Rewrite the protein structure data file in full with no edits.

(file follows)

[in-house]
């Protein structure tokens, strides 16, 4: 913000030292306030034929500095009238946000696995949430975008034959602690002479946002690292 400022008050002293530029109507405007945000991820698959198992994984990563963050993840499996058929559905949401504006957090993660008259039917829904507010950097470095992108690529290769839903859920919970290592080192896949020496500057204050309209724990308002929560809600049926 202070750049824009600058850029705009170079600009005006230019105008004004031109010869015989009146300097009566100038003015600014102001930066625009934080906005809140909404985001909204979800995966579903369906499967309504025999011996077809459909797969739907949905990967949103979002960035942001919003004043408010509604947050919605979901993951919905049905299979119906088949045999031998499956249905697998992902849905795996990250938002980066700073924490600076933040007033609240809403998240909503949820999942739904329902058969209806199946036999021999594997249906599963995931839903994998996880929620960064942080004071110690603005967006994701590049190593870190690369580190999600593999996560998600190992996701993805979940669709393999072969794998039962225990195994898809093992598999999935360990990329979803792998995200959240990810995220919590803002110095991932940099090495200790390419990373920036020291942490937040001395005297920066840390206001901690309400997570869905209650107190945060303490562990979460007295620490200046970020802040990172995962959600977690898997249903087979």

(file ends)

[in-house]
């Protein structure tokens, strides 16, 4: 913000030292306030034929500095009238946000696995949430975008034959602690002479946002690292 400022008050002293530029109507405007945000991820698959198992994984990563963050993840499996058929559905949401504006957090993660008259039917829904507010950097470095992108690529290769839903859920919970290592080192896949020496500057204050309209724990308002929560809600049926 202070750049824009600058850029705009170079600009005006230019105008004004031109010869015989009146300097009566100038003015600014102001930066625009934080906005809140909404985001909204979800995966579903369906499967309504025999011996077809459909797969739907949905990967949103979002960035942001919003004043408010509604947050919605979901993951919905049905299979119906088949045999031998499956249905697998992902849905795996990250938002980066700073924490600076933040007033609240809403998240909503949820999942739904329902058969209806199946036999021999594997249906599963995931839903994998996880929620960064942080004071110690603005967006994701590049190593870190690369580190999600593999996560998600190992996701993805979940669709393999072969794998039962225990195994898809093992598999999935360990990329979803792998995200959240990810995220919590803002110095991932940099090495200790390419990373920036020291942490937040001395005297920066840390206001901690309400997570869905209650107190945060303490562990979460007295620490200046970020802040990172995962959600977690898997249903087979």